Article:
It is not unusual for children to exhibit signs of aggression during stressful times. It is not unusual for them to exhibit these signs even when we're not aware of their stress. The most common occurances are when a new baby comes into the home, after a move and leading up to a move, starting daycare or school or other big changes in their lives such as a parent going back to work after being home, divorce or separation, etc. But these are not the only reasons that children lash out at others.
Some children have sensory issues and go into a panic mode when feeling cornered. Young children that bite often fall into this category. They are not "bad," they are just overstimulated or possibly are feeling cornered. I've seen many toddlers bite another child when they are literally up against a wall. When they do this, you can see the intensity in their body language and a wildness in their eyes. They are frightened and don't know how to keep themselves safe. If you have a "biter," it's important to notice what's happening around them and protect not only the opther children but your own child as well. When they hurt someone else, it is most often very sudden. Afterwards, they are confused and sad. They don't actually want to hurt their friends, but they are out of control of their emotions. Please don't tell them that they are bad, and don't yell at them or hit them. These are great ways to escalate the situation and cause more harm. There are so many great statements to use such as: "I can see you are feeling scared (angry, worried), but I don't want you to bite (hit, punch, kick) because that hurts people." "I can see that you feel sad about hurting your friend (brother, sister), is there anything you would like to say to them?" Insisting on an apology can be insignificant if your child is just repeating required words. They need to understand what they are saying and truly feel it.
When I worked in an alternative school, we would bring children together, face-to-face, and have them talk to each other with supervision. If one child hurt another, the offender would have to face the hurt child while they cried and then talk to them when they were finished. No one likes to see someone cry, especially if you have been the cause of that crying. It changes the situation from aggression into compassion. Saying the words "I'm sorry" doesn't always equal compassion. It's often an automatic response without any real remorse. But feeling the discomfort of facing a crying victim makes it all very real. Once everyone has calmed down, you can all work together to decide what happens next.
Then there are children who act out because they are facing tough (for them) issues. These children need to talk about what's going on in their lives. If they are resistant to talking, they can draw pictures. That often leads to some great conversations. We may think that our eldest child has accepted that new baby when suddenly, they throw a toy at him or her. They may start to give them a hug then suddenly, it's a choke hold. Again, they are not bad. They are showing you how upset they are with this new arrangement. Grab them up in a loving way, hugging and kissing them, showing them how much you love them and how important they are to you. Then talk to them about the inappropriate behavior. You can get them to realize how much they love their sibling and how much they are loved in return. When we punish this behavior, we help instill resentment. Suddenly, they are bad and the baby is the good one. That's not really the message we want to relay, is it? However, we do need to set limits and have concrete consequences. They did behave badly. Notice I said, "behave badly" not "are bad." There is a huge difference. Words are important, but so are actions. If your child bites or hits someone else, there needs to be an immediate consequence. Rather than saying, "You will be in a timeout." Try putting them in a timeout immediately. If they have had the opportunity to talk with the hurt child, ask what they think is an appropriate consequence. Children often surp[rise me with their sense of fairness even when it involoves giving themselves a consequence or punishment.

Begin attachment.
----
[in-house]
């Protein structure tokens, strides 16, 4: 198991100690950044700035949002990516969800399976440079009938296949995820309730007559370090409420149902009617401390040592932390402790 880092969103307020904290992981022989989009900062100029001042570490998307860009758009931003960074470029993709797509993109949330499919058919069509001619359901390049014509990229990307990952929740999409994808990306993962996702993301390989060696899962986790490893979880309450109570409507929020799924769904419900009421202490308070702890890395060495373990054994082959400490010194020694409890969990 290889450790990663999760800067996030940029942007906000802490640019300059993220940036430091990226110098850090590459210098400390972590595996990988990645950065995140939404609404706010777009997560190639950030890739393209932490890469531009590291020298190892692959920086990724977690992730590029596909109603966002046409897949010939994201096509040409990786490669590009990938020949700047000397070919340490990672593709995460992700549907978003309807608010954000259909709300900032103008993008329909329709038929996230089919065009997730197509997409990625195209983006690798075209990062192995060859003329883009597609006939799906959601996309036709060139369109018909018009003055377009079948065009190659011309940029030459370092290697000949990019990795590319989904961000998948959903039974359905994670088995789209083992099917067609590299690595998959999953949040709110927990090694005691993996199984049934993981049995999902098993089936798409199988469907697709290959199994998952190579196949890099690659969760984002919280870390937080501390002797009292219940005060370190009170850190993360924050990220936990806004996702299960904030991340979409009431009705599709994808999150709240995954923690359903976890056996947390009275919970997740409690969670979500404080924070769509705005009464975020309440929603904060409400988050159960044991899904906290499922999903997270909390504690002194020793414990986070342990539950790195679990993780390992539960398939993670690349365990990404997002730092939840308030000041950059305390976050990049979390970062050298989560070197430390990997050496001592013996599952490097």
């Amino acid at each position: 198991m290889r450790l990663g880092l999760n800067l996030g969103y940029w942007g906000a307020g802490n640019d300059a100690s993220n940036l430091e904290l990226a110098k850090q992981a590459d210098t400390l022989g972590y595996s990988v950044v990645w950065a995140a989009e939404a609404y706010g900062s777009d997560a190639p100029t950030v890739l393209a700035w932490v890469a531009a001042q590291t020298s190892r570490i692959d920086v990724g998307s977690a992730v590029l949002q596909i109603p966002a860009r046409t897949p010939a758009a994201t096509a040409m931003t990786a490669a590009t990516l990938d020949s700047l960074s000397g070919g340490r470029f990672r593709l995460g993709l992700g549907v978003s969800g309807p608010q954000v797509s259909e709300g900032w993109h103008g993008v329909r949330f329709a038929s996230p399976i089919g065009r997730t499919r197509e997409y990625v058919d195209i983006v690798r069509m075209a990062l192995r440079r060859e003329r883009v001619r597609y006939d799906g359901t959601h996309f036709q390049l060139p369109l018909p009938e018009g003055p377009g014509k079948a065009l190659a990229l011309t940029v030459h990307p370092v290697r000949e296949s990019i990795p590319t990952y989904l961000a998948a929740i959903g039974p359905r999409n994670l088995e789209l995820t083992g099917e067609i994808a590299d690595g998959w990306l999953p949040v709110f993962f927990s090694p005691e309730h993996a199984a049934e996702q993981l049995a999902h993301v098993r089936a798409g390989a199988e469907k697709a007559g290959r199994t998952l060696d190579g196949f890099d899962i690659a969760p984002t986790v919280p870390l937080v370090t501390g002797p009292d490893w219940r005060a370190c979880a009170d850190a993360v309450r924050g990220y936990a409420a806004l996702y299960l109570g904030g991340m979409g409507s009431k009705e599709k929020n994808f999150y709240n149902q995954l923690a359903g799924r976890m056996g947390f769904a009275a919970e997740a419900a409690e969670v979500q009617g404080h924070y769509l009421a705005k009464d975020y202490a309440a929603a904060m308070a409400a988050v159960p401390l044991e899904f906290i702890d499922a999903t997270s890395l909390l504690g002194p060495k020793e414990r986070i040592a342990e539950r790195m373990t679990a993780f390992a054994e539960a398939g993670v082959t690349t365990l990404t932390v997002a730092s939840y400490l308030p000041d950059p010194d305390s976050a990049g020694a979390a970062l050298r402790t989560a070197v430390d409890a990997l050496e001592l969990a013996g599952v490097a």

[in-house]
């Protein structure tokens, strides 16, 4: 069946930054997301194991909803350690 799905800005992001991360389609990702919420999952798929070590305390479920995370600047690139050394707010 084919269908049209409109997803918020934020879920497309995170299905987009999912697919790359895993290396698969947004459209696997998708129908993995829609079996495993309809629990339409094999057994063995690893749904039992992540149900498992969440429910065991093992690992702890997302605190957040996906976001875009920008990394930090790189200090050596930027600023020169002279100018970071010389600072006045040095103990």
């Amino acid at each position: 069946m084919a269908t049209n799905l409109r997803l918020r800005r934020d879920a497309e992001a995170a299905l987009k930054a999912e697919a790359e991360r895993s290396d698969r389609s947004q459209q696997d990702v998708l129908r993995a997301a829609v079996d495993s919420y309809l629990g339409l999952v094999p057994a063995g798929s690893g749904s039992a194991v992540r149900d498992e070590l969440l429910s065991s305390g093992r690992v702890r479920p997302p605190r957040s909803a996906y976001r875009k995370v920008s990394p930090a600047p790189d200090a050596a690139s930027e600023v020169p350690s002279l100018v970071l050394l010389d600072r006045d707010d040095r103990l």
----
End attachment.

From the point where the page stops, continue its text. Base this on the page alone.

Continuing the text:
When we encounter these behaviors in older children, it's a much bigger problem. This is something that needs to be taken very seriously. What is going on in their lives that is making them act out in this way? Can you get them to talk about it? It may be harder for them to talk to you, but maybe a family friend or a professional can help out here. Some couselors get children to act out their problems with puppets. Some older children can write fictional stories or draw pictures, make comic books. People behave aggressively for reasons that we may or may not be aware of, but it's important that they not stuff those feelings inside where they can fester and become even bigger. If you are unable to listen without getting upset yourself, please ask for help. Sometimes, the best listeners are those that are outside of the situation. As in the paragraph above, there need to be strong, concrete consequences involved. With older children, it's even more important for them to be involved in that decision. Be careful, though. They will often give themselves much too harsh sentences out of their own guilt. You need to provide the balance.
We all feel shame or embarrassment when our children behave badly. We want them to be well-behaved, perfect kids. But, it doesn't always turn out that way, and it's not our faults. Our children are individuals and will react and behave in unique ways. They will keep growing and changing, facing new challenges. Who knows how they will meet those challenges. We just need to remember that they are inherently good and support them even during those uncomfortable times. I believe that everyone can be healed through love and understanding, as long as we don't ignore the issues.
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